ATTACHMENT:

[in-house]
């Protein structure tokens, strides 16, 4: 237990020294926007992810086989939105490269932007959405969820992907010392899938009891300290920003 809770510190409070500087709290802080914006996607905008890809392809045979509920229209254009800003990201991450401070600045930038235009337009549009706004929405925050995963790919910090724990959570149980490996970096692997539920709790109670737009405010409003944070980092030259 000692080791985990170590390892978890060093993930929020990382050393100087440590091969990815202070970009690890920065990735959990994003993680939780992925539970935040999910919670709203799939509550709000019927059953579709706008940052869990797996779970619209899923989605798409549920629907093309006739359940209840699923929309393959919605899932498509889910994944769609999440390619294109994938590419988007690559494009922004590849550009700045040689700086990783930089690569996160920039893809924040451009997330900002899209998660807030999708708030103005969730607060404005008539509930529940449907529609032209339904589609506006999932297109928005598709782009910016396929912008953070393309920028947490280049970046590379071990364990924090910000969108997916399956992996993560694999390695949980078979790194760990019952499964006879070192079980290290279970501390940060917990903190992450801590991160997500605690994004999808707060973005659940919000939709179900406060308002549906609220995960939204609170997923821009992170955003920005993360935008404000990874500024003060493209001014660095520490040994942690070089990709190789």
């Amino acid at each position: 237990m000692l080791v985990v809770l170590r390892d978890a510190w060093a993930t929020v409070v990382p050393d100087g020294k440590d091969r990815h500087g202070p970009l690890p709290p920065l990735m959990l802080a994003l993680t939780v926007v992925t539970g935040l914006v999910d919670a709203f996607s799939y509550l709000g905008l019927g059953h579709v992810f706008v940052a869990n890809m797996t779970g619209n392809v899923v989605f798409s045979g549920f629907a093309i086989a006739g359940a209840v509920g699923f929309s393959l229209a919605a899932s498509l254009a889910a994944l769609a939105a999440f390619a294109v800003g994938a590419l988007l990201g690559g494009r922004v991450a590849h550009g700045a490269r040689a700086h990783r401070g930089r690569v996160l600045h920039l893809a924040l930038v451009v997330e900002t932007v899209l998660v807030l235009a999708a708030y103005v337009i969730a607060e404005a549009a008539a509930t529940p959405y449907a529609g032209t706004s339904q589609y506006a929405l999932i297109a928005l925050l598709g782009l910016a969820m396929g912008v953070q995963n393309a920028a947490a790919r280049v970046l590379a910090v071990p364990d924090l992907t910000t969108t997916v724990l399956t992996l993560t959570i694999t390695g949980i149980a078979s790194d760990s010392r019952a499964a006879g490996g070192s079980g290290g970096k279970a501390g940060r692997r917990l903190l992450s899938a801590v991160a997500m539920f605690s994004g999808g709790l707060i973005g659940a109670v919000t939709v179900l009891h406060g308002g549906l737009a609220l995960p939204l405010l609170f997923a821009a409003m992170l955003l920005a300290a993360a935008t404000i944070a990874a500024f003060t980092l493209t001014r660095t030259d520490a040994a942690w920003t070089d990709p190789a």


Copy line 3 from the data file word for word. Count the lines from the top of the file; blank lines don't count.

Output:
């Amino acid at each position: 237990m000692l080791v985990v809770l170590r390892d978890a510190w060093a993930t929020v409070v990382p050393d100087g020294k440590d091969r990815h500087g202070p970009l690890p709290p920065l990735m959990l802080a994003l993680t939780v926007v992925t539970g935040l914006v999910d919670a709203f996607s799939y509550l709000g905008l019927g059953h579709v992810f706008v940052a869990n890809m797996t779970g619209n392809v899923v989605f798409s045979g549920f629907a093309i086989a006739g359940a209840v509920g699923f929309s393959l229209a919605a899932s498509l254009a889910a994944l769609a939105a999440f390619a294109v800003g994938a590419l988007l990201g690559g494009r922004v991450a590849h550009g700045a490269r040689a700086h990783r401070g930089r690569v996160l600045h920039l893809a924040l930038v451009v997330e900002t932007v899209l998660v807030l235009a999708a708030y103005v337009i969730a607060e404005a549009a008539a509930t529940p959405y449907a529609g032209t706004s339904q589609y506006a929405l999932i297109a928005l925050l598709g782009l910016a969820m396929g912008v953070q995963n393309a920028a947490a790919r280049v970046l590379a910090v071990p364990d924090l992907t910000t969108t997916v724990l399956t992996l993560t959570i694999t390695g949980i149980a078979s790194d760990s010392r019952a499964a006879g490996g070192s079980g290290g970096k279970a501390g940060r692997r917990l903190l992450s899938a801590v991160a997500m539920f605690s994004g999808g709790l707060i973005g659940a109670v919000t939709v179900l009891h406060g308002g549906l737009a609220l995960p939204l405010l609170f997923a821009a409003m992170l955003l920005a300290a993360a935008t404000i944070a990874a500024f003060t980092l493209t001014r660095t030259d520490a040994a942690w920003t070089d990709p190789a």